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Arbitration: Fourth Circuit, Limits on Nonsignatory's Attempts to Invoke Clause (Web)

In Wachovia Bank, N.A. v. Schmidt, No. 03-2061, 2006 WL 1073390 (4th Cir. April 25, 2006) (available at, the Fourth U.S. Circuit Court of Appeals held that a nonsignatory to an arbitration agreement was not entitled to compel a signatory-plaintiff to arbitrate its claims when the contract terms containing the arbitration provision “are only tangentially related to the heart of the…claims."

The dispute centered around fraud-related allegations by plaintiff Daniel G. Schmidt III, and companies he controlled, against his financial advisers,Wachovia; his accountants, KPMG LLP; and an investment firm, QA Investments LLC, part of Seattle-based Quellos Group. Schmidt had sold a business, and Wachovia, representing the other original defendants, approached Schmidt with “a potentially advantageous investment strategy,” according to the unanimous Fourth Circuit opinion.

The “slam dunk” strategy, wrote Circuit Judge Robert B. King for the panel, was a “Foreign Leveraged Investment Program, . . . involv[ing] highly leveraged investments in stock of the United Bank of Switzerland.”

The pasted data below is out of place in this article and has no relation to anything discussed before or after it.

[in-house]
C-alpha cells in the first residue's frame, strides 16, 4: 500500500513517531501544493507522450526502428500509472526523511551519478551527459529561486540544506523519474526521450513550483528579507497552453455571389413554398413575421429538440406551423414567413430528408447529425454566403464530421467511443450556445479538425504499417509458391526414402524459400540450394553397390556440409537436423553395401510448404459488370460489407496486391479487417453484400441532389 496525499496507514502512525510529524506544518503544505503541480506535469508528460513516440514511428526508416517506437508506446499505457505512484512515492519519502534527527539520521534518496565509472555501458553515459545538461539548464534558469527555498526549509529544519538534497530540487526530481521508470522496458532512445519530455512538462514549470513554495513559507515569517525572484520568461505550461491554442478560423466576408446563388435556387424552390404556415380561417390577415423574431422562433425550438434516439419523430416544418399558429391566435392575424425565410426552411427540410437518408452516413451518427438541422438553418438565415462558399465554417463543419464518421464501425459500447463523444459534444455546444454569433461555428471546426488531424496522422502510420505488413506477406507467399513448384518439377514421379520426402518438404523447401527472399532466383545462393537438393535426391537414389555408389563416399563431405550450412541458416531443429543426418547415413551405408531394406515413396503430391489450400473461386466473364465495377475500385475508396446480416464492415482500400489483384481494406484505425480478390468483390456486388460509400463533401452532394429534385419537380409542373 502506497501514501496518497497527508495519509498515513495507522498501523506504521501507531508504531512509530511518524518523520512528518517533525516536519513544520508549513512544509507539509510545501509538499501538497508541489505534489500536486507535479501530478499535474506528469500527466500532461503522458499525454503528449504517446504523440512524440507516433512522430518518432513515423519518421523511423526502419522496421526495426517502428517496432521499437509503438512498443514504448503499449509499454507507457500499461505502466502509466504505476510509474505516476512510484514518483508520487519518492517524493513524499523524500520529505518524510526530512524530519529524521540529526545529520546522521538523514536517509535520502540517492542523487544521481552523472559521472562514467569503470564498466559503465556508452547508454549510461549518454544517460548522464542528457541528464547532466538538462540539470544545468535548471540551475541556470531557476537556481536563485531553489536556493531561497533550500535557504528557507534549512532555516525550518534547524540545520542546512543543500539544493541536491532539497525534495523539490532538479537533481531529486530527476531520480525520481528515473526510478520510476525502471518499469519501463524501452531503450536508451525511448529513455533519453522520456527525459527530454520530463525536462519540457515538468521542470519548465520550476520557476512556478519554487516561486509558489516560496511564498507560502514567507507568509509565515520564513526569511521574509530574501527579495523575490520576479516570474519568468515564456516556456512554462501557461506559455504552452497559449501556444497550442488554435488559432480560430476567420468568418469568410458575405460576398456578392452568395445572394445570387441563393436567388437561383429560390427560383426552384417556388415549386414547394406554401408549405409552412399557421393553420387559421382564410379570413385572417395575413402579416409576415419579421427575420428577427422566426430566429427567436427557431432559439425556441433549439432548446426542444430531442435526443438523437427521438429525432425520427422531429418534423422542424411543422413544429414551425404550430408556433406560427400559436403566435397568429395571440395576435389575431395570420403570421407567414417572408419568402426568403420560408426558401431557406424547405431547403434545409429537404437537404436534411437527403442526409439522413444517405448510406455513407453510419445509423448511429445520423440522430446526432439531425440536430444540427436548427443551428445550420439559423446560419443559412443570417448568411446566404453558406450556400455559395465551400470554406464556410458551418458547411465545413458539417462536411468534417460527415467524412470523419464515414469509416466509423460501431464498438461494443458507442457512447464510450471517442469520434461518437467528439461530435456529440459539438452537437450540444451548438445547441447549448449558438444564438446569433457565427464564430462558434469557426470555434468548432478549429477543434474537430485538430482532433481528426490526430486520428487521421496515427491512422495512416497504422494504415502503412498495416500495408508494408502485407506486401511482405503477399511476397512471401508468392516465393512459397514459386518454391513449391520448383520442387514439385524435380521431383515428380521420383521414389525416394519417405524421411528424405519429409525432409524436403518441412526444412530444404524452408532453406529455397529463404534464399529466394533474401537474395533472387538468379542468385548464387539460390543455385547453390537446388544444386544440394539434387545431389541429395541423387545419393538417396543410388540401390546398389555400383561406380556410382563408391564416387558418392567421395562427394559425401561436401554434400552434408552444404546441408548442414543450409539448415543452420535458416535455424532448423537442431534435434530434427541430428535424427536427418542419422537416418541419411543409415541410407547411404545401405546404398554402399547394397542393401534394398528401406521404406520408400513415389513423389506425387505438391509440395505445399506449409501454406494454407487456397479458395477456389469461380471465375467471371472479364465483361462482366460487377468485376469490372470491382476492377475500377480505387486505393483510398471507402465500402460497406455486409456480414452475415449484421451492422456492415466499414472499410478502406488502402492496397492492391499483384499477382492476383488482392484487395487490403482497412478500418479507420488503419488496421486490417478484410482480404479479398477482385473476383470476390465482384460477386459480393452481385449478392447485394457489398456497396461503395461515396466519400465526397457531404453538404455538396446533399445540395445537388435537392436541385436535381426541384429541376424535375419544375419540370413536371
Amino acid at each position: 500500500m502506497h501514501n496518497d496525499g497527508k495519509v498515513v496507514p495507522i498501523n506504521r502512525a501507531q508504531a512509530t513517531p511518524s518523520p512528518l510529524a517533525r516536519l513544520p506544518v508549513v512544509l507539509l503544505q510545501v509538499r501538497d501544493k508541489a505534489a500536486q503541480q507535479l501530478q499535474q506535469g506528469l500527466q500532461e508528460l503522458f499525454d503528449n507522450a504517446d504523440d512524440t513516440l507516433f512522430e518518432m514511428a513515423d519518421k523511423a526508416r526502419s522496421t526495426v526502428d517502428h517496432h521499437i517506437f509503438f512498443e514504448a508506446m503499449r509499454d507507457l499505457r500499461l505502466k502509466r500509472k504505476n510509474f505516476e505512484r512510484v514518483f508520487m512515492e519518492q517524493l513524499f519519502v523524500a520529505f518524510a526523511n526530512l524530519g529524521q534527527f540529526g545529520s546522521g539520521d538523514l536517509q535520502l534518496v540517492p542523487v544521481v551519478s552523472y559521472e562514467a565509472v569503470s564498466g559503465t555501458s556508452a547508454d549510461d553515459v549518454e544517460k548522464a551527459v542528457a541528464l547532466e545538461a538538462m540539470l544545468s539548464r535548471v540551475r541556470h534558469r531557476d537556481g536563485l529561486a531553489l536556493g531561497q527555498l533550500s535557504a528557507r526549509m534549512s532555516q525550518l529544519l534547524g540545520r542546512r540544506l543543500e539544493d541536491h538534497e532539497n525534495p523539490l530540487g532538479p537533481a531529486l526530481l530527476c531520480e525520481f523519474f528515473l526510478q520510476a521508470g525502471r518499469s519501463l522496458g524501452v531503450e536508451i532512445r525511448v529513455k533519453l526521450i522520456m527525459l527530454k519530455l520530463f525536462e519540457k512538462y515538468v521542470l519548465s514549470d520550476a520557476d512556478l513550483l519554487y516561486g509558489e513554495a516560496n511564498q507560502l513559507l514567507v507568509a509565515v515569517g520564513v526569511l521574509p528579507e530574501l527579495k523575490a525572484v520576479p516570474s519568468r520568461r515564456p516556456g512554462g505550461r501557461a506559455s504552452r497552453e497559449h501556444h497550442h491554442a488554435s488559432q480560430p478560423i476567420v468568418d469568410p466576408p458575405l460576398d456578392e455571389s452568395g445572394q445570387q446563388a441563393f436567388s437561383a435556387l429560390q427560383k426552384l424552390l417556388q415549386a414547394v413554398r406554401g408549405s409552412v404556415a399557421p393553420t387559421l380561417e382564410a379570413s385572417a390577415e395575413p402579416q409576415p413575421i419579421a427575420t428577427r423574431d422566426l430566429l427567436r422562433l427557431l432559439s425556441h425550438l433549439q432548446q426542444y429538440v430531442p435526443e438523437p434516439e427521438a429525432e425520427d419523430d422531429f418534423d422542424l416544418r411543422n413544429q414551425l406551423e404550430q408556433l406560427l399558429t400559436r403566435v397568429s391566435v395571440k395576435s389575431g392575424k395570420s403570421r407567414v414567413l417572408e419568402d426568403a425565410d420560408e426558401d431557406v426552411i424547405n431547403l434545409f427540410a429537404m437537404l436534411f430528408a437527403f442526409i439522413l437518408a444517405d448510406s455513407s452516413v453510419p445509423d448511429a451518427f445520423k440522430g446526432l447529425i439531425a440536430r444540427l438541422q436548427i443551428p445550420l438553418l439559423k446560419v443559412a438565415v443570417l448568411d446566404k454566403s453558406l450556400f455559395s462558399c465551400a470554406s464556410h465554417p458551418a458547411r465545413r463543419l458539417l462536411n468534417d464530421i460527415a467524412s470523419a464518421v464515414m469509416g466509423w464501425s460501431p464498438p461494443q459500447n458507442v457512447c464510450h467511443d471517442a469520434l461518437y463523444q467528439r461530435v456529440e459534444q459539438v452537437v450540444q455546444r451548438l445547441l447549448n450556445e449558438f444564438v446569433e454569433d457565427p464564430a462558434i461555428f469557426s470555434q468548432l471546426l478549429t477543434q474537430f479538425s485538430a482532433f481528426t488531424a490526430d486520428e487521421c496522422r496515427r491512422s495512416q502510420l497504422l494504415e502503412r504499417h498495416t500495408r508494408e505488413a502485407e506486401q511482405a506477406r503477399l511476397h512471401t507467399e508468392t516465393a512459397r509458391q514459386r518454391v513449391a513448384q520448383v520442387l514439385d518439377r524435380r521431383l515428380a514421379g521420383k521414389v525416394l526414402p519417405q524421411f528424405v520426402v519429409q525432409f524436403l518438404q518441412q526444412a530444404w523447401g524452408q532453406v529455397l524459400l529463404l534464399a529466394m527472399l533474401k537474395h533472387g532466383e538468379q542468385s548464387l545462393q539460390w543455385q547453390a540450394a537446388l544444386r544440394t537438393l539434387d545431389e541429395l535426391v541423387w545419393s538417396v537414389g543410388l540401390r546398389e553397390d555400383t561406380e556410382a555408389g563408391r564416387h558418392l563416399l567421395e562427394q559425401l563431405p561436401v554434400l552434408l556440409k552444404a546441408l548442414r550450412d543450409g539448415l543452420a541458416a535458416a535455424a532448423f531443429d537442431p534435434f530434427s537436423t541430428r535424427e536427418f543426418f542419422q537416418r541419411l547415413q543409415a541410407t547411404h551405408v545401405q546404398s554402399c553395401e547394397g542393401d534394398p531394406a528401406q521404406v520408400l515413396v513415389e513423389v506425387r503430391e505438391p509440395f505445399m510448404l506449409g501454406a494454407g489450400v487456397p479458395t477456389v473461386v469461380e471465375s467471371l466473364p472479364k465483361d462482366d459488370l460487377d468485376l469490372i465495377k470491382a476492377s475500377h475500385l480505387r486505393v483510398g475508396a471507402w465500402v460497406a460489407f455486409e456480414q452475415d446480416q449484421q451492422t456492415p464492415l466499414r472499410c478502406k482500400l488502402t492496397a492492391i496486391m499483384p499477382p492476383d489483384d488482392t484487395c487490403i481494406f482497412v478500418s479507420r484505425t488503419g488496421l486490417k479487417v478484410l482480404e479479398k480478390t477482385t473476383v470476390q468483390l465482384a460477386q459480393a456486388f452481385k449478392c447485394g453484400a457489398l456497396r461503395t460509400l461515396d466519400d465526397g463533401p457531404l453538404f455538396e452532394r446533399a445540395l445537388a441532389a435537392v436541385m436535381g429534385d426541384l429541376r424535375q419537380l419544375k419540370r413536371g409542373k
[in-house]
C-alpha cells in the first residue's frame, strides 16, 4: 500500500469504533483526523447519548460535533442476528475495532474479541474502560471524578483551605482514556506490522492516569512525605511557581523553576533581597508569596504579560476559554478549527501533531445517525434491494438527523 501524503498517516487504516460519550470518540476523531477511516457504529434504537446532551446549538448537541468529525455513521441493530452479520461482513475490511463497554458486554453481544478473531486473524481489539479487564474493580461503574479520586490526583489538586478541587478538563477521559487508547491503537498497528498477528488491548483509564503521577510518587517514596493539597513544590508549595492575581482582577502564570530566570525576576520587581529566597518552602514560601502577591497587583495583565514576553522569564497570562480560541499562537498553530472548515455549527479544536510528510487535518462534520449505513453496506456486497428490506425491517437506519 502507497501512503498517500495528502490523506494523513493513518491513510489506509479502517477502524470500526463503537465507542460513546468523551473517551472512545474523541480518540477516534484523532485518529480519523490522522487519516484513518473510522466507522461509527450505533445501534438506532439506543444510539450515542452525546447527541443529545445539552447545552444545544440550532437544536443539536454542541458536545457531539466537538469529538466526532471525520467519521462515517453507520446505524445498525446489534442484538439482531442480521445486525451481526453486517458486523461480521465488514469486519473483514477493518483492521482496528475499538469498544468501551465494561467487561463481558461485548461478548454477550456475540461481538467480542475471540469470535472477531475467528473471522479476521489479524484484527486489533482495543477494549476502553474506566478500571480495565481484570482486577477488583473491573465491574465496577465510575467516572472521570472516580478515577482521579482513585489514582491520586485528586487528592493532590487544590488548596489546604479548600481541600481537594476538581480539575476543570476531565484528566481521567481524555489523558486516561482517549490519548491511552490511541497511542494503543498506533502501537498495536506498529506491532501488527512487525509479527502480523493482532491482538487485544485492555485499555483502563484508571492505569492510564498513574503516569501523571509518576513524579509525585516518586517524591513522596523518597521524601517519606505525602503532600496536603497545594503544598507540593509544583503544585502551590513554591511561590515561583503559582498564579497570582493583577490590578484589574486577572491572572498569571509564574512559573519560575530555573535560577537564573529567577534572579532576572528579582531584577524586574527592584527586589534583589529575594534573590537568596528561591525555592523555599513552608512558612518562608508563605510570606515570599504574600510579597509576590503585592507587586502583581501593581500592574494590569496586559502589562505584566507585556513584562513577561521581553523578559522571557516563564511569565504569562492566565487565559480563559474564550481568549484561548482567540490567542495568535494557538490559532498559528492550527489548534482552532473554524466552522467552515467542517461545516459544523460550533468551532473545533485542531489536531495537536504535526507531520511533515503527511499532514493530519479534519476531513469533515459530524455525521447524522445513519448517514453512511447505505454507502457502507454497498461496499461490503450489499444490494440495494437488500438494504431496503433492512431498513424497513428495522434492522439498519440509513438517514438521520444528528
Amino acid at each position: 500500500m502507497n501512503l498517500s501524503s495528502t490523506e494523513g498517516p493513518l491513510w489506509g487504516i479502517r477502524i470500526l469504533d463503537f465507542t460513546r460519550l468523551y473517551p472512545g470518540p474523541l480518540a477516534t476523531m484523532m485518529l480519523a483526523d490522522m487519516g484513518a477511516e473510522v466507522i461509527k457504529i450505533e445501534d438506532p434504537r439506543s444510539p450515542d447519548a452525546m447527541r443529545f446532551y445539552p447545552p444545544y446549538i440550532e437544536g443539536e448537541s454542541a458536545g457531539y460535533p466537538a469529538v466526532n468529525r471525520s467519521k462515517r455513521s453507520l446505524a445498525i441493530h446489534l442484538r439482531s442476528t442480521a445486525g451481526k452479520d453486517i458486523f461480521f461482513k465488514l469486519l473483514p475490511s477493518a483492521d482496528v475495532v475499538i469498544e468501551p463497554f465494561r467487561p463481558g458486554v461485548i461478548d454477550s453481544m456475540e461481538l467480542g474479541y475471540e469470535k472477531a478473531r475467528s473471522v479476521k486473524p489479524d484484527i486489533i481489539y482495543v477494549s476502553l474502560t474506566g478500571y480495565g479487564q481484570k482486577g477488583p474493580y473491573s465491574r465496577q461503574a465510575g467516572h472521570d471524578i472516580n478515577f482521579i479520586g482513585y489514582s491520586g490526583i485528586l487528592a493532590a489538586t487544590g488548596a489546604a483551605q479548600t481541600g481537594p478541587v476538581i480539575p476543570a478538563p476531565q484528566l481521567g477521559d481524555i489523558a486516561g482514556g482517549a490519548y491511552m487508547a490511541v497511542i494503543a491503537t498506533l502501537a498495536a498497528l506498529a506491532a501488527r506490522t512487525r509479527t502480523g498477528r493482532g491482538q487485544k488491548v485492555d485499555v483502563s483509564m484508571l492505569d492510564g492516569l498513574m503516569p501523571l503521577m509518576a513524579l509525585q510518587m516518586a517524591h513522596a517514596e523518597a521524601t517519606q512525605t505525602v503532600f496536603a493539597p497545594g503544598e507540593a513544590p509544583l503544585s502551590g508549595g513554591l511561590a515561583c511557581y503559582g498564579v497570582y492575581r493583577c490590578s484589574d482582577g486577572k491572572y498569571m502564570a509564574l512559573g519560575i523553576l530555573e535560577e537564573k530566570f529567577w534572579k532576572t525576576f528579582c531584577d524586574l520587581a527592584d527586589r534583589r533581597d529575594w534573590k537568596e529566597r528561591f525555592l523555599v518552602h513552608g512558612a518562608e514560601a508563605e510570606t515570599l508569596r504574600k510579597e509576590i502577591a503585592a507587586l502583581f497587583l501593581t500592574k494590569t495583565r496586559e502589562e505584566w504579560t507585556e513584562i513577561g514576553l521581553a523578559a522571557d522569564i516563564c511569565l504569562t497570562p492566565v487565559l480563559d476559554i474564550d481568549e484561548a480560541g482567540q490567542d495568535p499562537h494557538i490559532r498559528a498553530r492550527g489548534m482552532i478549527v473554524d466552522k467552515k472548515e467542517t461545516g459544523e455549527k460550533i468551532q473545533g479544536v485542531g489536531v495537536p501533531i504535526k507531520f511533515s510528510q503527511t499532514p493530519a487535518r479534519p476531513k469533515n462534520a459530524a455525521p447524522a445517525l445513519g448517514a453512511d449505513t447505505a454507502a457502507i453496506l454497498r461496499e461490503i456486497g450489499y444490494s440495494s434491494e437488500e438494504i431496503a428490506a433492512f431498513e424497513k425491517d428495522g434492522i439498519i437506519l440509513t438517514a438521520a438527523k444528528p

The strategy’s purpose was to “provide a so-called ‘basis shift,’ which would serve to shelter from federal taxation the capital gains Schmidt had made in the sale of his businesses.” It would generate tax losses to offset the gains.

The opinion states that the defendants “assured” Schmidt that the strategy “strictly complied with the rules and regulations of the Internal Revenue Service.”

But after the IRS audited Schmidt's returns and invalidated the losses generated by the strategy, Schmidt--facing more than $3 million in IRS tax liabilities, plus interest and penalties--brought South Carolina state-law claims against the defendants, asking for restitution and damages. He claimed that the defendants knew the strategy to be unsound at the time they marketed it to him.